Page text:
"Broadly, firms that communicate through social media must retain records of those communications covered by the record-keeping rule. It's really the content that's determinative rather than the form of communication used," Gainor said.
Similarly, she noted that the
"Generally it doesn't depend on the type of technology or device used," she said.
"It's as though we got flying cars but we never revised the rules of the road for highways," Sherman said.
Incorporating social media into the practice has been the subject of considerable debate in advisor circles in recent years. Consensus has been in short supply, but advisors are increasingly coming to believe that as they pursue a younger generation of clients, it's no longer a viable strategy for firms simply to have in place a policy "saying don't use it," according to
"They have to have a presence," Thomas said.
And there are a number of third-party tools such as PageFreezer, Socialware and Smarsh to help firms in regulated industries remain compliant, offering on-demand services like archiving and monitoring.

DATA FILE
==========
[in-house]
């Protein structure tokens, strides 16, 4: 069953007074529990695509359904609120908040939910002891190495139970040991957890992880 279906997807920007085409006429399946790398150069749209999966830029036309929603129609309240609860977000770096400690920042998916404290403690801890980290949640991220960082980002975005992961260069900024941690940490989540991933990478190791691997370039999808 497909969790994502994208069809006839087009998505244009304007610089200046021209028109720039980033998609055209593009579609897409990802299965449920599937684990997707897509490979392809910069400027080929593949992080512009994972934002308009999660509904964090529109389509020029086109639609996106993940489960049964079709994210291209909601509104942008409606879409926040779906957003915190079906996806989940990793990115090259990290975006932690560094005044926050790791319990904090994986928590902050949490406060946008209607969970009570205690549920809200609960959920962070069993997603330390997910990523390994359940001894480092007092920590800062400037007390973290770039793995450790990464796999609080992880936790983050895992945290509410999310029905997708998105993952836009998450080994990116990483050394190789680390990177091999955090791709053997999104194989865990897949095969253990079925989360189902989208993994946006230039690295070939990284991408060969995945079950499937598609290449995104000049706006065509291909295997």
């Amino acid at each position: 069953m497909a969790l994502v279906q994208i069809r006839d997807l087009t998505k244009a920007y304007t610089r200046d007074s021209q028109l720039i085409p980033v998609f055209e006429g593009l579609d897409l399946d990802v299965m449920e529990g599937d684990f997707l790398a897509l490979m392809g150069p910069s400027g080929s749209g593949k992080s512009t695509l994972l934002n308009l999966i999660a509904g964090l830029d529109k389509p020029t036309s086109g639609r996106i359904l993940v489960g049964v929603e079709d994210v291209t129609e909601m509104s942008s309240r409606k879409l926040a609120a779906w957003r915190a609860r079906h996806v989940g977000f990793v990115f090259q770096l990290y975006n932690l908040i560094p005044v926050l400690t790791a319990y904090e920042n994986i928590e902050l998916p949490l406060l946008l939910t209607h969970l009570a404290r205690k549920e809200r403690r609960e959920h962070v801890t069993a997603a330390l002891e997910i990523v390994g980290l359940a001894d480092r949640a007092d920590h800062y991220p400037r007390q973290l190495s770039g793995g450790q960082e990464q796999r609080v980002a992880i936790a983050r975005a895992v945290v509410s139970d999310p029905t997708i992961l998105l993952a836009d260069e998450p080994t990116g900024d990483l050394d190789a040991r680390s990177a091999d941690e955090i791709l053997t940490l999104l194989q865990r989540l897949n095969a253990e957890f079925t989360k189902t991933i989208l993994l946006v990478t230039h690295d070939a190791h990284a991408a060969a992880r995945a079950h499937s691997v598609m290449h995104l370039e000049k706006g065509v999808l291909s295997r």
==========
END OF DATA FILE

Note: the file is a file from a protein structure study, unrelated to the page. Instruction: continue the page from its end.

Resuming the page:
Even with the aid of those services, compliance professionals say that they still need to set boundaries on what advisors can use within their practice.
"Instead of prohibiting certain sites, I would list the sites that they're authorized to use," she said. "You have to have the resources to monitor this activity. You have to be prepared for that."
In Convergent's case, that leaves just
Gainor acknowledged that a risk alert on social media that the
"One of the things that you need to consider when you're developing your compliance policies and procedures is your ability to monitor," Gainor said. "If you don't have the ability to monitor, it begs the question as to how broad you can allow social media use."
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